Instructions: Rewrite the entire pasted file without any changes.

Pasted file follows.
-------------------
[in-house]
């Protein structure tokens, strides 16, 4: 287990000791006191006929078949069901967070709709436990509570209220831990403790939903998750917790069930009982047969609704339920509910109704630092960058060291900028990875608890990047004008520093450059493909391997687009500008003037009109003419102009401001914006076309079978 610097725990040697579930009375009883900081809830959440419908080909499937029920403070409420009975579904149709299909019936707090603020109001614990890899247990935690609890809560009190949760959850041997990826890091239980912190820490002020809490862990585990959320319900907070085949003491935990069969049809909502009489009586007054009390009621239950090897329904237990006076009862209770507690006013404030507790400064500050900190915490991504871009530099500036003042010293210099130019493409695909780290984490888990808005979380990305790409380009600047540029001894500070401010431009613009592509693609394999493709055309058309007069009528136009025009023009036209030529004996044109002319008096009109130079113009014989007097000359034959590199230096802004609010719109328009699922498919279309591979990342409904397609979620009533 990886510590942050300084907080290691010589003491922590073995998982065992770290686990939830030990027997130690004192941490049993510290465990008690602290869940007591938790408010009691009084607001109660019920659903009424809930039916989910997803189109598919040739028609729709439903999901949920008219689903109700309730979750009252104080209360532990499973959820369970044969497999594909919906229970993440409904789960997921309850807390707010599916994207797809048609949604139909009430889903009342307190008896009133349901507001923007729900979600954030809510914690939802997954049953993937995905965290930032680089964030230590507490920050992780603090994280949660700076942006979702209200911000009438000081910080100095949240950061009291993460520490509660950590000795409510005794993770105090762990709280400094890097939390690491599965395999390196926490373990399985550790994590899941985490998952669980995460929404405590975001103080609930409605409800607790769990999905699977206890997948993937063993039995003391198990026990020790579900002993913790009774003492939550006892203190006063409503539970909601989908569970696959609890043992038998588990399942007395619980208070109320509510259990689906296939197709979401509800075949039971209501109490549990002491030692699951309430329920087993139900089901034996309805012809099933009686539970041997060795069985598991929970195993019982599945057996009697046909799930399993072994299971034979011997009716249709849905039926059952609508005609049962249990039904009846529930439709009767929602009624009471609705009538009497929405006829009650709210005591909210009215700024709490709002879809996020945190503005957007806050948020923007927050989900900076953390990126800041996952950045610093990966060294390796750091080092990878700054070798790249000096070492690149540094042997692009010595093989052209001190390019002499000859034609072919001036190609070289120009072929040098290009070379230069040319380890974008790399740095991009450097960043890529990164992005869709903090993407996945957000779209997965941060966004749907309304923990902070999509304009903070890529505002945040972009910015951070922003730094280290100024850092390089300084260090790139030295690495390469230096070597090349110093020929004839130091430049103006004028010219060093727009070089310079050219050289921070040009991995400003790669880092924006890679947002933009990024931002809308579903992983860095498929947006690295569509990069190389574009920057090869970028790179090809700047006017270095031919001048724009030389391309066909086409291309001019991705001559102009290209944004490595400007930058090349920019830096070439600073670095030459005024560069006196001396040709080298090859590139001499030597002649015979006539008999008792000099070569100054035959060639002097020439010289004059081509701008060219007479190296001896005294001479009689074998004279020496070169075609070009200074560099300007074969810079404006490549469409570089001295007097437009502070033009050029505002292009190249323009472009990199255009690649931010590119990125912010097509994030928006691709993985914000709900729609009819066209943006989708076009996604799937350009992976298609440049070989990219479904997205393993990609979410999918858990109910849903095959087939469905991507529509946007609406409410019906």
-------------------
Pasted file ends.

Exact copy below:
[in-house]
């Protein structure tokens, strides 16, 4: 287990000791006191006929078949069901967070709709436990509570209220831990403790939903998750917790069930009982047969609704339920509910109704630092960058060291900028990875608890990047004008520093450059493909391997687009500008003037009109003419102009401001914006076309079978 610097725990040697579930009375009883900081809830959440419908080909499937029920403070409420009975579904149709299909019936707090603020109001614990890899247990935690609890809560009190949760959850041997990826890091239980912190820490002020809490862990585990959320319900907070085949003491935990069969049809909502009489009586007054009390009621239950090897329904237990006076009862209770507690006013404030507790400064500050900190915490991504871009530099500036003042010293210099130019493409695909780290984490888990808005979380990305790409380009600047540029001894500070401010431009613009592509693609394999493709055309058309007069009528136009025009023009036209030529004996044109002319008096009109130079113009014989007097000359034959590199230096802004609010719109328009699922498919279309591979990342409904397609979620009533 990886510590942050300084907080290691010589003491922590073995998982065992770290686990939830030990027997130690004192941490049993510290465990008690602290869940007591938790408010009691009084607001109660019920659903009424809930039916989910997803189109598919040739028609729709439903999901949920008219689903109700309730979750009252104080209360532990499973959820369970044969497999594909919906229970993440409904789960997921309850807390707010599916994207797809048609949604139909009430889903009342307190008896009133349901507001923007729900979600954030809510914690939802997954049953993937995905965290930032680089964030230590507490920050992780603090994280949660700076942006979702209200911000009438000081910080100095949240950061009291993460520490509660950590000795409510005794993770105090762990709280400094890097939390690491599965395999390196926490373990399985550790994590899941985490998952669980995460929404405590975001103080609930409605409800607790769990999905699977206890997948993937063993039995003391198990026990020790579900002993913790009774003492939550006892203190006063409503539970909601989908569970696959609890043992038998588990399942007395619980208070109320509510259990689906296939197709979401509800075949039971209501109490549990002491030692699951309430329920087993139900089901034996309805012809099933009686539970041997060795069985598991929970195993019982599945057996009697046909799930399993072994299971034979011997009716249709849905039926059952609508005609049962249990039904009846529930439709009767929602009624009471609705009538009497929405006829009650709210005591909210009215700024709490709002879809996020945190503005957007806050948020923007927050989900900076953390990126800041996952950045610093990966060294390796750091080092990878700054070798790249000096070492690149540094042997692009010595093989052209001190390019002499000859034609072919001036190609070289120009072929040098290009070379230069040319380890974008790399740095991009450097960043890529990164992005869709903090993407996945957000779209997965941060966004749907309304923990902070999509304009903070890529505002945040972009910015951070922003730094280290100024850092390089300084260090790139030295690495390469230096070597090349110093020929004839130091430049103006004028010219060093727009070089310079050219050289921070040009991995400003790669880092924006890679947002933009990024931002809308579903992983860095498929947006690295569509990069190389574009920057090869970028790179090809700047006017270095031919001048724009030389391309066909086409291309001019991705001559102009290209944004490595400007930058090349920019830096070439600073670095030459005024560069006196001396040709080298090859590139001499030597002649015979006539008999008792000099070569100054035959060639002097020439010289004059081509701008060219007479190296001896005294001479009689074998004279020496070169075609070009200074560099300007074969810079404006490549469409570089001295007097437009502070033009050029505002292009190249323009472009990199255009690649931010590119990125912010097509994030928006691709993985914000709900729609009819066209943006989708076009996604799937350009992976298609440049070989990219479904997205393993990609979410999918858990109910849903095959087939469905991507529509946007609406409410019906």